This study focuses on the linkage between crash severity and crash avoidance maneuvers. Various emergency lateral and speed control maneuvers are considered in response to different critical events that made the crash imminent. Partial proportional odds models are estimated to accommodate the ordered-response nature of severity while allowing for changes in effects across severity levels. The data sample for estimation consists of single-vehicle crashes extracted from the General Estimates System (GES) crash database for the period 2005-2009. Results show the correlation between crash avoidance maneuvers and crash severity, with differences emerging for different critical events. Moreover, results show two trends: (i) most drivers fail to act when facing critical events, and (ii) drivers rarely perform crash avoidance maneuvers that are correlated with higher probability of lower crash severity. These trends suggest that effort should be posed toward understanding the reaction mechanisms to different critical events, improving in-vehicle warning systems, promoting responsible driving behavior, and designing forgiving infrastructures.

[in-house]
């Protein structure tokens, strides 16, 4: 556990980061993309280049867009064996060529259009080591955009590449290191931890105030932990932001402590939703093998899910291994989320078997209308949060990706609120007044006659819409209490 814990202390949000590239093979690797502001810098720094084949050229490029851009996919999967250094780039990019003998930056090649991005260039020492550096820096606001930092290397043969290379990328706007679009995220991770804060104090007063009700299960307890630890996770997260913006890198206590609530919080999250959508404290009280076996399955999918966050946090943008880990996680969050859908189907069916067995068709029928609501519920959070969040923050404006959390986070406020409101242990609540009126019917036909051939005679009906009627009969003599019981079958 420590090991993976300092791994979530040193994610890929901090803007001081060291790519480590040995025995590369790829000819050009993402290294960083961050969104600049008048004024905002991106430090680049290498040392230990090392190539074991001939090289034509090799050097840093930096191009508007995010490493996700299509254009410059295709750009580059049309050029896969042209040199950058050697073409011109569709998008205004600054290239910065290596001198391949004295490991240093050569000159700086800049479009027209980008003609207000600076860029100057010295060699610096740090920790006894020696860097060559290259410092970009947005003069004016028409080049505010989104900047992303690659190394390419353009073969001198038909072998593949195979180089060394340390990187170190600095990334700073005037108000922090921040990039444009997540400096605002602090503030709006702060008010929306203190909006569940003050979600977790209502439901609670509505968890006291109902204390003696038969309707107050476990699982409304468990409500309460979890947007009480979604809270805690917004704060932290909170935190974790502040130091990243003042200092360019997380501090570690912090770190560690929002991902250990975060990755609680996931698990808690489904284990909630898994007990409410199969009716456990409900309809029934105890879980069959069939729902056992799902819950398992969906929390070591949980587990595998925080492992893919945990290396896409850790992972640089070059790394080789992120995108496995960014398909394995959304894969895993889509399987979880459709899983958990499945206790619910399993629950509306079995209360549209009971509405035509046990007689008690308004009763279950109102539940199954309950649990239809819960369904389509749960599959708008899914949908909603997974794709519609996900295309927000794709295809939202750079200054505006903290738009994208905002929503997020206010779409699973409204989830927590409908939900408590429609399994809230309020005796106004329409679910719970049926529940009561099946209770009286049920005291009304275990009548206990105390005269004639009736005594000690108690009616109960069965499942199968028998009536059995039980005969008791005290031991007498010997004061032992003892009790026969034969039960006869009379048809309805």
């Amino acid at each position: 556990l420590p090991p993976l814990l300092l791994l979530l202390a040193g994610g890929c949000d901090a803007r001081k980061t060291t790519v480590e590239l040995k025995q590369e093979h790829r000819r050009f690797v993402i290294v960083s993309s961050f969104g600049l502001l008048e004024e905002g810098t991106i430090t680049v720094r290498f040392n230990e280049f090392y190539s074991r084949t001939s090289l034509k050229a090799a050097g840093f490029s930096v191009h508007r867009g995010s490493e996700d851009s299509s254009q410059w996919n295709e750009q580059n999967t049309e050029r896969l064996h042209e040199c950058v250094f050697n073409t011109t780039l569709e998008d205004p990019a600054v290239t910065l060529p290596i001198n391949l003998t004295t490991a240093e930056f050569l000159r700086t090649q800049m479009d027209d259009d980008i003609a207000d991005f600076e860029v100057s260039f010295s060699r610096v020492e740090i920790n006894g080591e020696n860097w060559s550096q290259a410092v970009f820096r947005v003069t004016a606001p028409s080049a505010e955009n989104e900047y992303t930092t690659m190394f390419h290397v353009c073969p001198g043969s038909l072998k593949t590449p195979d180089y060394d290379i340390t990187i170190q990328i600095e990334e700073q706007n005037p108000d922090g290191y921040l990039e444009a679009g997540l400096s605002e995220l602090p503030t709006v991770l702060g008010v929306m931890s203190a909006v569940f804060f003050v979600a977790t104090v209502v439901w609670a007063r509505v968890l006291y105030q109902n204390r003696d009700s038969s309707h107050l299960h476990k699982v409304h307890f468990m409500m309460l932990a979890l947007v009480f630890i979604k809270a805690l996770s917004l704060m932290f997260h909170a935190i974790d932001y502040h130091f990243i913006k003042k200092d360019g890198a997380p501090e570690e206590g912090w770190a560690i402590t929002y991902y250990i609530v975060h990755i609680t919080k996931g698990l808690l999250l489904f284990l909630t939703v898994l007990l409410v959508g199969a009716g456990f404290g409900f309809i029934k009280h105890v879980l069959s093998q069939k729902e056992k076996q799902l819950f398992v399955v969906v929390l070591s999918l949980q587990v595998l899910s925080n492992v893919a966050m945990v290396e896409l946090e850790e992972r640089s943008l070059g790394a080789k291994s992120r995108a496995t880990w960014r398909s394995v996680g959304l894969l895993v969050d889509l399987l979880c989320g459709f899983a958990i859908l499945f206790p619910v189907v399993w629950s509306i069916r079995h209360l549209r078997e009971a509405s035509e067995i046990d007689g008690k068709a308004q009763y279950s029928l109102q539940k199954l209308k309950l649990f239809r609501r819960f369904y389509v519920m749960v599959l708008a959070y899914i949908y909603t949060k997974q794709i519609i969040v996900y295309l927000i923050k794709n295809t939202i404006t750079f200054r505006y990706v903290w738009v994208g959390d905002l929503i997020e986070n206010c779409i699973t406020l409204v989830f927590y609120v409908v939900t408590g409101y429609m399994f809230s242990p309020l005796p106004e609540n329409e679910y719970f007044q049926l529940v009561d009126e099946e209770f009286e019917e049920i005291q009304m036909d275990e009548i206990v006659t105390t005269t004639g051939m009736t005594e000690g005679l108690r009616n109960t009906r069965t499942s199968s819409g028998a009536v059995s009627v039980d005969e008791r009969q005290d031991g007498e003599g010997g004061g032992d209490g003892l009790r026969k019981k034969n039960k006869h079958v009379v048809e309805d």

|Title of host publication||The 91st Annual Meeting of the Transportation Research Board, Washington,DC 2012|
|Number of pages||26|
|Publication status||Published - 2012|
|Event||Transportation Research Board 91st Annual Meeting - Washington,DC, United States|
Duration: 22 Jan 2012 → 26 Jan 2012
|Conference||Transportation Research Board 91st Annual Meeting|
|Period||22/01/2012 → 26/01/2012|